Vegetarianism is good for the economy too

The additional food that would be produced as a result of a shift to a vegan diet in the US alone could feed 350 million additional people. [...] The value of this food surplus would also offset the loss from the decrease in livestock production. Economic studies show that animal agriculture in a majority of western economies accounts for less than 2% GDP. Some studies in the US suggest a potential reduction in GDP of about 1% but this would be offset by growth in other plant-based markets.

The Economic Case for Worldwide Vegetarianism

Out of all the world’s countries, the U.S. would save the most by curbing its taste for meat. Due to its very high per-capita health-care costs, the country could save $180 billion if the population ate according to recommended guidelines, and $250 billion if it eschewed animal food products altogether—more than China, or all of the EU countries combined.


Although this is a more economic question, I will try to answer it.

A global economic system collapse is impossible in this case (and in every case actually). Basic economics tells us the market adapts to consumer demands by adjusting prices and reallocating resources, check price theory. If no one eats meat, vast resources will be freed up (think e.g. land for animal food). Prices signal producers to produce what is demanded. If everyone went vegan/vegetarian at once it will indeed be a shock, reflected in high demand for the vegetarian products available (plus the ones readily produced), leading to a raise in their prices. Producers/entrepreneurs will then have an incentive to make a profit, and reallocate resources to create vegetarian products, lowering prices. Part of the profits will be spent in innovation to make vegetarian products even easier to produce.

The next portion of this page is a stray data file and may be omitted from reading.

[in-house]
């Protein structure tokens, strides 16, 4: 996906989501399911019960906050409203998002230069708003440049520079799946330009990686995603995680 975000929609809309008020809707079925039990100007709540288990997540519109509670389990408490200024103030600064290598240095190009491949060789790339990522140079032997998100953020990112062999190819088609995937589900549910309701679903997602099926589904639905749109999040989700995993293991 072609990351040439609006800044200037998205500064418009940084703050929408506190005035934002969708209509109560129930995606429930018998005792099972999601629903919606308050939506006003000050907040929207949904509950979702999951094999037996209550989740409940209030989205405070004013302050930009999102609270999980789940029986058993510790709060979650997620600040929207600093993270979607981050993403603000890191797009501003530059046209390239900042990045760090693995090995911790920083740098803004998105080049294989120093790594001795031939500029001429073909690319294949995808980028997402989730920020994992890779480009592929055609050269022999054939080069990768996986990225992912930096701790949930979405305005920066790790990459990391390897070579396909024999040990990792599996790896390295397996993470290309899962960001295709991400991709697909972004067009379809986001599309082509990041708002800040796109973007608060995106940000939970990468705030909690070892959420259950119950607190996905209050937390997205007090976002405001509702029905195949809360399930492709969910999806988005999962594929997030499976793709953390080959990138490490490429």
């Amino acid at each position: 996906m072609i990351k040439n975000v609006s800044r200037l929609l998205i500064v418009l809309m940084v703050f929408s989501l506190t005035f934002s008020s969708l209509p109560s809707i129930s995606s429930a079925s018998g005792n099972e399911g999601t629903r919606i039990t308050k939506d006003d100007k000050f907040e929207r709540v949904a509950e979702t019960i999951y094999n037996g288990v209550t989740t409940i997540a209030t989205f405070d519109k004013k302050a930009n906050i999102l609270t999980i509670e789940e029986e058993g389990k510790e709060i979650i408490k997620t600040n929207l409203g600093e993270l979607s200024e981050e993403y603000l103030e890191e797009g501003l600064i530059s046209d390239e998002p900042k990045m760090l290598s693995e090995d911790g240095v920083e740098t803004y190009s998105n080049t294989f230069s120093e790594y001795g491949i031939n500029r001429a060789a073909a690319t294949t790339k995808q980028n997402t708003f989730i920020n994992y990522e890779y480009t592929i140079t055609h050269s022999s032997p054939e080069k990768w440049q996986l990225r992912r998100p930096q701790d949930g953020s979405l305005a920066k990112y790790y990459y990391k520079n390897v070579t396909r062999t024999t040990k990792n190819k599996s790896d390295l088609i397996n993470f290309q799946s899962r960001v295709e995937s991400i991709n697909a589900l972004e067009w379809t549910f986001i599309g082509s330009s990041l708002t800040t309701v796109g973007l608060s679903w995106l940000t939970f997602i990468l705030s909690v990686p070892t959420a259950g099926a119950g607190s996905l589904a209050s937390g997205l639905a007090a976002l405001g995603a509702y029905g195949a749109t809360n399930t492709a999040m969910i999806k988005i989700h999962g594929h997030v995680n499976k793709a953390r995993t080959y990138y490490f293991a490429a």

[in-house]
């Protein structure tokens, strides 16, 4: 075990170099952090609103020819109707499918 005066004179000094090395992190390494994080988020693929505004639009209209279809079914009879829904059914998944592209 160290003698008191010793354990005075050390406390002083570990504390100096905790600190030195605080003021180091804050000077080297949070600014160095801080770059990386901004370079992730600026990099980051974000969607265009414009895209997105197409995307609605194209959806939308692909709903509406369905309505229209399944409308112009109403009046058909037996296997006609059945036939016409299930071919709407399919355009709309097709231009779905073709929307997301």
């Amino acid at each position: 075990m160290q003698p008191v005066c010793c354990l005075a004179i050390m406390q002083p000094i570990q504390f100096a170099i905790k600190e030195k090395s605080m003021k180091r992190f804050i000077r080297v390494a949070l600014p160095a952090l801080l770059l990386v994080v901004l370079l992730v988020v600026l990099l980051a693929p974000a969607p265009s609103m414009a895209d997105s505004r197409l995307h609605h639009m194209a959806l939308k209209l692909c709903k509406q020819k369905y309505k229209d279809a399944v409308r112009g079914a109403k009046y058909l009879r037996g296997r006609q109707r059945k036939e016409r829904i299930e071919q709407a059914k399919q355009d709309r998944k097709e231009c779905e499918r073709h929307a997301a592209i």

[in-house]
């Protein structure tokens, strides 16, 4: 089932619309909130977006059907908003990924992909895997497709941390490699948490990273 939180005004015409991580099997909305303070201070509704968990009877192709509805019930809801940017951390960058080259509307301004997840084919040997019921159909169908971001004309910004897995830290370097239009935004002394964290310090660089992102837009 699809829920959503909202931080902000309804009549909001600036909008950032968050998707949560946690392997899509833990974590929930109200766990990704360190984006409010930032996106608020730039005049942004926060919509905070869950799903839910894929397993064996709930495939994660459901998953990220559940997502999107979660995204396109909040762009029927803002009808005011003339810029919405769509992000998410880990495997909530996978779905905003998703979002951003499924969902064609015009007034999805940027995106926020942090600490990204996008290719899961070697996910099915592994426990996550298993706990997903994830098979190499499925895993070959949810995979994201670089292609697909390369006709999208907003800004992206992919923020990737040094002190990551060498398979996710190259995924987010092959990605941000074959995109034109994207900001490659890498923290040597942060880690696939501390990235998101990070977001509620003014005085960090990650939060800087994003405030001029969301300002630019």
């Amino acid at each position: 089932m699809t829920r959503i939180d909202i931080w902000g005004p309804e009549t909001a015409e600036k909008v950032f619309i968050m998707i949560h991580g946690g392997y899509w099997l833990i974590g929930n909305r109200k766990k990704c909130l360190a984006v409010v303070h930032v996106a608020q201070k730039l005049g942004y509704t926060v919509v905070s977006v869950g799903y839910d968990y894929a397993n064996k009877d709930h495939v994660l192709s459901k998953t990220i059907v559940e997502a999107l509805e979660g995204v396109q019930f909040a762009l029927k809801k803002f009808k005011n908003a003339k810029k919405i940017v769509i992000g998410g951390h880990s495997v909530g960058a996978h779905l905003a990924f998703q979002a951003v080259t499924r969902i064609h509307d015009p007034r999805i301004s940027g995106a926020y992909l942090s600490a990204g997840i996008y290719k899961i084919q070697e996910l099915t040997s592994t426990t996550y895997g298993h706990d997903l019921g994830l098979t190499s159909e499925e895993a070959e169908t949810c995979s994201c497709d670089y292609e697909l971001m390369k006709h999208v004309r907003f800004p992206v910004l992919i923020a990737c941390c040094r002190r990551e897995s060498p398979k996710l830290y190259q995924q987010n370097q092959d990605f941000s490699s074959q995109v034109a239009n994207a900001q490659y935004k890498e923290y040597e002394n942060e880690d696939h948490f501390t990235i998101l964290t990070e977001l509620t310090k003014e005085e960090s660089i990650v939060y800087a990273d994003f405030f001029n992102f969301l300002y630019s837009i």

These economic tenets govern our everyday life. This is an utopian scenario, since it is impossible for everyone to become vegetarian at once. It happens gradually, if it happens, and markets adjust smoothly. Predicting what will happen if everyone went vegetarian is impossible. There is no way for economics to predict how markets/producers adapt to changes in consumer behavior. If everyone went vegetarian, some will still eat eggs, possibly even more than they eat now. Others will choose to consume more milk, while others may go for extra lentils or soy. Individual behavior is impossible to predict. This forms part of the economic calculation problem.